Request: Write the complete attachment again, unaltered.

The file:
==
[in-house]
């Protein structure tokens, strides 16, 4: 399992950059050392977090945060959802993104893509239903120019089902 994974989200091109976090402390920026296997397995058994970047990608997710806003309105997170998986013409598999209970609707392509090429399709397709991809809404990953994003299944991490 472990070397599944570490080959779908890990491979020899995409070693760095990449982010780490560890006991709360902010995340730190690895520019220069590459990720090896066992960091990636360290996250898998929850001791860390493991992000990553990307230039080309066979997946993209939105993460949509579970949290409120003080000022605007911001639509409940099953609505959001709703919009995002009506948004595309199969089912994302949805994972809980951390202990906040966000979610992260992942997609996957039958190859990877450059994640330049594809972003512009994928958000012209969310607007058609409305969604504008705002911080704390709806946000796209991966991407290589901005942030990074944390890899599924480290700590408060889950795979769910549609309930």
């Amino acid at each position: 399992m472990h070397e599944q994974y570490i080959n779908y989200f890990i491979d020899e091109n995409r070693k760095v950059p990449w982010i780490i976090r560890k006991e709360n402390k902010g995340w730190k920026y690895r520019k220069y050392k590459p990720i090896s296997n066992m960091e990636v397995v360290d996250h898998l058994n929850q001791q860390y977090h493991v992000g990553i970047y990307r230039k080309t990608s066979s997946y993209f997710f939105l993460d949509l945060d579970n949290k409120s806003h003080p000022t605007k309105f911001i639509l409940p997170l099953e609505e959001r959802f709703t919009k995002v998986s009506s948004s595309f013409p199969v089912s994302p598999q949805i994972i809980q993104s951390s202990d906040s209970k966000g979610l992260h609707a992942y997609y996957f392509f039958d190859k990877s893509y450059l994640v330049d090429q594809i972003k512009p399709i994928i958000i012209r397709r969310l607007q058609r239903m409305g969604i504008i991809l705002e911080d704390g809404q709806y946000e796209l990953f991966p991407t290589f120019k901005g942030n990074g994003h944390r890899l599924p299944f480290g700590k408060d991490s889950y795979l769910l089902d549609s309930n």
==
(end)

[in-house]
């Protein structure tokens, strides 16, 4: 399992950059050392977090945060959802993104893509239903120019089902 994974989200091109976090402390920026296997397995058994970047990608997710806003309105997170998986013409598999209970609707392509090429399709397709991809809404990953994003299944991490 472990070397599944570490080959779908890990491979020899995409070693760095990449982010780490560890006991709360902010995340730190690895520019220069590459990720090896066992960091990636360290996250898998929850001791860390493991992000990553990307230039080309066979997946993209939105993460949509579970949290409120003080000022605007911001639509409940099953609505959001709703919009995002009506948004595309199969089912994302949805994972809980951390202990906040966000979610992260992942997609996957039958190859990877450059994640330049594809972003512009994928958000012209969310607007058609409305969604504008705002911080704390709806946000796209991966991407290589901005942030990074944390890899599924480290700590408060889950795979769910549609309930």
């Amino acid at each position: 399992m472990h070397e599944q994974y570490i080959n779908y989200f890990i491979d020899e091109n995409r070693k760095v950059p990449w982010i780490i976090r560890k006991e709360n402390k902010g995340w730190k920026y690895r520019k220069y050392k590459p990720i090896s296997n066992m960091e990636v397995v360290d996250h898998l058994n929850q001791q860390y977090h493991v992000g990553i970047y990307r230039k080309t990608s066979s997946y993209f997710f939105l993460d949509l945060d579970n949290k409120s806003h003080p000022t605007k309105f911001i639509l409940p997170l099953e609505e959001r959802f709703t919009k995002v998986s009506s948004s595309f013409p199969v089912s994302p598999q949805i994972i809980q993104s951390s202990d906040s209970k966000g979610l992260h609707a992942y997609y996957f392509f039958d190859k990877s893509y450059l994640v330049d090429q594809i972003k512009p399709i994928i958000i012209r397709r969310l607007q058609r239903m409305g969604i504008i991809l705002e911080d704390g809404q709806y946000e796209l990953f991966p991407t290589f120019k901005g942030n990074g994003h944390r890899l599924p299944f480290g700590k408060d991490s889950y795979l769910l089902d549609s309930n």